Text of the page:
Most Read

Could a Harmless Bacterium Be a Cure for Cancer?

[DIGEST: The Guardian, Immuno-Oncology, American Cancer Society]

A new drug shows promise in combating metastatic pancreatic cancer with no side effects – and it's made from common bacteria.


Metastatic pancreatic cancer accounts for only 3 percent of all cancers in the U.S., but 7 percent of all cancer deaths. It has a median survival of 3.5 months if it goes untreated, and six months with treatment, though some patients do live longer. The cancer originates in the pancreas, a small organ that works as part of the digestive system and also produces insulin. But for metastatic forms of pancreatic cancer, it quickly spreads to other areas of the body, like the liver and the lungs.

In a trial study conducted at St. George’s University of London, doctors found that patients treated with an injection of IMM-101 in addition to the standard chemotherapy drug gemcitabine had higher survival outcomes than patients treated only with chemotherapy. Although the study was small (only 110 people participated in the trial), lead doctor Angus Dalgleish was encouraged by the results.

Dr. Angus Dalgleish. (Credit: Source.)

“This is the first time we have got an immunotherapy that is a really good candidate to help control pancreatic cancer, which is one of the biggest killing diseases,” said Dalgleish, a professor of oncology at St. George’s University of London.

Made from Mycobacterium obuense (a harmless bacterium in the same genus as those that cause leprosy and tuberculosis), IMM-101 works by revving up the immune system to mount an attack on the cancer cells. The injection stimulates a variety of immune system cells to help them get past the shield created by pancreatic tumor.

Unlike immune checkpoint inhibitor immunotherapy drugs, which can cause the immune system to attack healthy tissue as well as cancer cells, IMM-101 has not been shown to have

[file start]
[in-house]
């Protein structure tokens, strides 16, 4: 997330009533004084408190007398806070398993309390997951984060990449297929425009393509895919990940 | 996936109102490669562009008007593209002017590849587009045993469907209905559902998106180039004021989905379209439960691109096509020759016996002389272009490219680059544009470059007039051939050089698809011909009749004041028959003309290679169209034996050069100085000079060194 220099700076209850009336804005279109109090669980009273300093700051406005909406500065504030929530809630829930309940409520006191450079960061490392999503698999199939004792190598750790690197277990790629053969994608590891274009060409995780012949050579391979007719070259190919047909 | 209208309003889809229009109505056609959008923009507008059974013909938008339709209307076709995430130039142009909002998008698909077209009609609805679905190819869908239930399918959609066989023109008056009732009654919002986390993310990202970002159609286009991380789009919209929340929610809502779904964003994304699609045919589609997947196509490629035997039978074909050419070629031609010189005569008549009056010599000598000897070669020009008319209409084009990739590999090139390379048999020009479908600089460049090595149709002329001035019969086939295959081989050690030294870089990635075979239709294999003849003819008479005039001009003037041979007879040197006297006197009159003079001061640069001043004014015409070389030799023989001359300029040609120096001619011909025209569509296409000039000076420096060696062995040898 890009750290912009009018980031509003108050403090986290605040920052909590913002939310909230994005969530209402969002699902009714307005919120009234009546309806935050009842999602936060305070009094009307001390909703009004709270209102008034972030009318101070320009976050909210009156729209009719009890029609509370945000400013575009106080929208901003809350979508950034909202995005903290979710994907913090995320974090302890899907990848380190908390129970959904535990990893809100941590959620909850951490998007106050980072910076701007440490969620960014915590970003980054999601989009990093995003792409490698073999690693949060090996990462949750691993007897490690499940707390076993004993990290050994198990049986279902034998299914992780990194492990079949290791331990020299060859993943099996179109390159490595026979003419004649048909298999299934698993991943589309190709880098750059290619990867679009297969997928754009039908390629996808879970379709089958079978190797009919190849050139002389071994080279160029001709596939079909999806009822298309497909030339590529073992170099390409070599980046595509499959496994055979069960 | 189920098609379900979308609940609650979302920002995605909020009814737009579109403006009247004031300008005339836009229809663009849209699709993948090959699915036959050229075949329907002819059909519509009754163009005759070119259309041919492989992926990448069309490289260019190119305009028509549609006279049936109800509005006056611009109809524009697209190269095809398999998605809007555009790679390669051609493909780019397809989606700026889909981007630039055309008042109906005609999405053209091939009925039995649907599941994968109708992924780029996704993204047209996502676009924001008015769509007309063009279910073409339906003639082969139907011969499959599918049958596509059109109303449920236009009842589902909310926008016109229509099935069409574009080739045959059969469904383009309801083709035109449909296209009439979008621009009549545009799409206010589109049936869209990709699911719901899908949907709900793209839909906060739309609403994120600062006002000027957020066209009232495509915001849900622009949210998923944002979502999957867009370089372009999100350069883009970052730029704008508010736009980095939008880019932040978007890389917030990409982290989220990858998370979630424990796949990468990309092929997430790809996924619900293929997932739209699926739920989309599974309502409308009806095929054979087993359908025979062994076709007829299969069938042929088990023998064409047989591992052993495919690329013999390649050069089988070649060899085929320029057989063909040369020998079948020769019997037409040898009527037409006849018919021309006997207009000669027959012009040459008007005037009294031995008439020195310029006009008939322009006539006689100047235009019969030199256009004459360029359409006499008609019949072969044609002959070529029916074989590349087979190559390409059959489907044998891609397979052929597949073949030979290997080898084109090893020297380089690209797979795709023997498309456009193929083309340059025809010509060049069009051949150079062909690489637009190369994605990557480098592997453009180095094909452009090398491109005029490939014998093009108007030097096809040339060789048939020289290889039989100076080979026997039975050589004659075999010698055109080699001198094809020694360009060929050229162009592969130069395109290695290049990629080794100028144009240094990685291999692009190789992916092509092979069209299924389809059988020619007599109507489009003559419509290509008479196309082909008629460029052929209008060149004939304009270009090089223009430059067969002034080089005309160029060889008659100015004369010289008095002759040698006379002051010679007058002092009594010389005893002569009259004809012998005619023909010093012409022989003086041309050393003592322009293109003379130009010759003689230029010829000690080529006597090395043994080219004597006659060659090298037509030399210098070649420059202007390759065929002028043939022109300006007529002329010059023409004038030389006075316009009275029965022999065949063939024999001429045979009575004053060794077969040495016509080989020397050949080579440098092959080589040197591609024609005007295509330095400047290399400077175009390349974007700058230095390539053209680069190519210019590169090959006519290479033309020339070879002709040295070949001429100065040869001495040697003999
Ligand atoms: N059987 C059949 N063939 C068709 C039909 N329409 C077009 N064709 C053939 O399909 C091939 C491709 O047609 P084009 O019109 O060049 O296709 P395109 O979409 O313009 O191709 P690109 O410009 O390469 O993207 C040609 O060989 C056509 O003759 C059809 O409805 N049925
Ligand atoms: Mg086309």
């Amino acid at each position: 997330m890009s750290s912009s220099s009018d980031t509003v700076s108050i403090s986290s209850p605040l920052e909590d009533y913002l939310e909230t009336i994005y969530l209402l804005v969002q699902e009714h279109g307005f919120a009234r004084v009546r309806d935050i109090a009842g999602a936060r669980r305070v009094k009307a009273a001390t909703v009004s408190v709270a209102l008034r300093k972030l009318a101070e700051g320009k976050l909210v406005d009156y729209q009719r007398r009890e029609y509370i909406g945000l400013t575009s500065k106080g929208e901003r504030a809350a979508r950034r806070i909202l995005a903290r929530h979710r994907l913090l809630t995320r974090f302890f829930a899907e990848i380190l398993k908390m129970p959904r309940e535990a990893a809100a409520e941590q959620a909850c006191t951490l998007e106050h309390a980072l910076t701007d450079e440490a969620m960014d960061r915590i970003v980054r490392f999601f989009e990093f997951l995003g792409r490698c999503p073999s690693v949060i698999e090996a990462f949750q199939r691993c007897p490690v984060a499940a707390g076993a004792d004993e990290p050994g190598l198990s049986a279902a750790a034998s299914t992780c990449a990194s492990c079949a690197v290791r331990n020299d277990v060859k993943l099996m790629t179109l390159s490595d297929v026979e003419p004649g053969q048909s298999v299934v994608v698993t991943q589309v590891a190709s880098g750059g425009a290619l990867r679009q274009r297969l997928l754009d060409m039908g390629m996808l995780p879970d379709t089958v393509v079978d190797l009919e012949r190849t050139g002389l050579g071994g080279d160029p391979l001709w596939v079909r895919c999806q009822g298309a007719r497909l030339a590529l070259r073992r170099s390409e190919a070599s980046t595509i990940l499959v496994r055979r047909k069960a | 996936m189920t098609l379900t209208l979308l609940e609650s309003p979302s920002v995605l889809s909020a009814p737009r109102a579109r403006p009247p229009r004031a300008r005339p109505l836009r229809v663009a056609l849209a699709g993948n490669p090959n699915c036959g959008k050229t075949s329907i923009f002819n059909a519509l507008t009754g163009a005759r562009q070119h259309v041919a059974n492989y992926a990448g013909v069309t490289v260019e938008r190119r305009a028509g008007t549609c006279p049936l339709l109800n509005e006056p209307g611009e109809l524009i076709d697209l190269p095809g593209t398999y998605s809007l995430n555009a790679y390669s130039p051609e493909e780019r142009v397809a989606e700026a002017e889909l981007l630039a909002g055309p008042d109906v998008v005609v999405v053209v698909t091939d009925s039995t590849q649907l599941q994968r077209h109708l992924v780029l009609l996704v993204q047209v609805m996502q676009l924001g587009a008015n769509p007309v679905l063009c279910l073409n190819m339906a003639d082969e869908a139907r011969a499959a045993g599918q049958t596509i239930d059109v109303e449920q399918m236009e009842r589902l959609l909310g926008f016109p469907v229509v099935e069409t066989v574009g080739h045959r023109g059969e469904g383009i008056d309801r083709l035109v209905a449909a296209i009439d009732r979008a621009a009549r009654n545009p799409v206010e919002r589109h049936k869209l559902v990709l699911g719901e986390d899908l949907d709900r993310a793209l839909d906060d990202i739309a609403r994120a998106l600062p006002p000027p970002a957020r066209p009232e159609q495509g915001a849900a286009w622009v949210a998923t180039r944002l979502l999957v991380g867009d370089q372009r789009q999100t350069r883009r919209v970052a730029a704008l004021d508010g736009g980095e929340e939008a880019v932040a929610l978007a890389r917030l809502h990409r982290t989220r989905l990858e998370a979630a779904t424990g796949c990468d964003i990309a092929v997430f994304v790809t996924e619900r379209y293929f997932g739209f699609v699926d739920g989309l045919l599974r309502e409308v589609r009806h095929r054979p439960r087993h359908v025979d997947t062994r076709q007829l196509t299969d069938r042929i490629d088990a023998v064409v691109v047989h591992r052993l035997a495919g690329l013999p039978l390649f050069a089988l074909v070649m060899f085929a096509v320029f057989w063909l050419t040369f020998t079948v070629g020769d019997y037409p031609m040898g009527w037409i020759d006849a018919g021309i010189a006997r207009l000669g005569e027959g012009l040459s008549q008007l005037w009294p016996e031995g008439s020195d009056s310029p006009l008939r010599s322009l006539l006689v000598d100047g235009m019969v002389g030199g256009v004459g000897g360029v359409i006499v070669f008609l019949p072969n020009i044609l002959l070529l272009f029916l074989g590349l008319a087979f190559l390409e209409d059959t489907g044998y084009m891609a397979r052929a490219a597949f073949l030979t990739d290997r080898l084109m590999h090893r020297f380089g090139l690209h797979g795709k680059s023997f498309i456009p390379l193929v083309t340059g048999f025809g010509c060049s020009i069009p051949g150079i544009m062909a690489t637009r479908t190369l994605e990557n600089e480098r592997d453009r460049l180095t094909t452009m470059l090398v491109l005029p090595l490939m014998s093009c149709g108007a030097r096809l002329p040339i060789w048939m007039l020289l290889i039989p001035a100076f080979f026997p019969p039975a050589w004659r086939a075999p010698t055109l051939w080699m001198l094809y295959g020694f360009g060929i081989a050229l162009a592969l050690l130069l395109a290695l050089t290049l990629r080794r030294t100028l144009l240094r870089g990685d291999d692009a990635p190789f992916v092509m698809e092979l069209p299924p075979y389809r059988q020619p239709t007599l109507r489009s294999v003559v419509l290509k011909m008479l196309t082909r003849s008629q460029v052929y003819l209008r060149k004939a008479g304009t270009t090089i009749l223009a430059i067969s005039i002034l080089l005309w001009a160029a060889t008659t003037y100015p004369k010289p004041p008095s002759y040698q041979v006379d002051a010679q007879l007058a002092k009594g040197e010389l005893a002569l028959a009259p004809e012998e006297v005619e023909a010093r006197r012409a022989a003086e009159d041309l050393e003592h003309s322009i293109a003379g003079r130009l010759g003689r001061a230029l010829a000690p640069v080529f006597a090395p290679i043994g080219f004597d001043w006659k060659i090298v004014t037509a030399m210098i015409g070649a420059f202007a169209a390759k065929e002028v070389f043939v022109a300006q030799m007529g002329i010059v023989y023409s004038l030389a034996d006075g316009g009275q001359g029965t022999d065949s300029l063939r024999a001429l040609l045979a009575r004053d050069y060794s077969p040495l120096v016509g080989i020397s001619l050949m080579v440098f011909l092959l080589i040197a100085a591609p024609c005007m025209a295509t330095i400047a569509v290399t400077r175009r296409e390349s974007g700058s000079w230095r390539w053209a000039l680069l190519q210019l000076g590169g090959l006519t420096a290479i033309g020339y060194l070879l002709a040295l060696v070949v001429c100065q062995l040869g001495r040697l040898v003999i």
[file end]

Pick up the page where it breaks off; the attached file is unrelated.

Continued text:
negative side effects. This could be an enormous boon to patients suffering not only from cancer, but also from the debilitating side effects of chemotherapy.

“These are exciting results and support our hope that immunotherapy will in the future become a generally accepted treatment for a wide range of cancers, improving both survival rates and quality of life,” said Harry Cotterell, chair of trustees for the Institute for Cancer Vaccines and Immunotherapy.

The new drug could be a huge leap forward in the fight against metastatic pancreatic cancer. But IMM-101 has yet to prove its capabilities fully. In the trial conducted by Dr. Dalgleish, the overall survival benefit was 6.7 months for those treated with IMM-101 versus 5 to 6 months for those treated with only chemotherapy. This may be due to the small number of patients in the trial who didn’t have the metastatic form of pancreatic cancer (18 of the 110 participating) seemed to do better without the immunotherapy treatment.

“While the results of this early trial didn’t show whether combining the immunotherapy drug with standard chemotherapy actually improved survival, they showed the combination treatment was safe and might help some patients,” said Dr. Justine Alford, a senior science information officer at Cancer Research UK.

A larger trial study is currently being planned to further investigate the use of IMM-101. This next study will focus specifically on people with metastatic pancreatic cancer.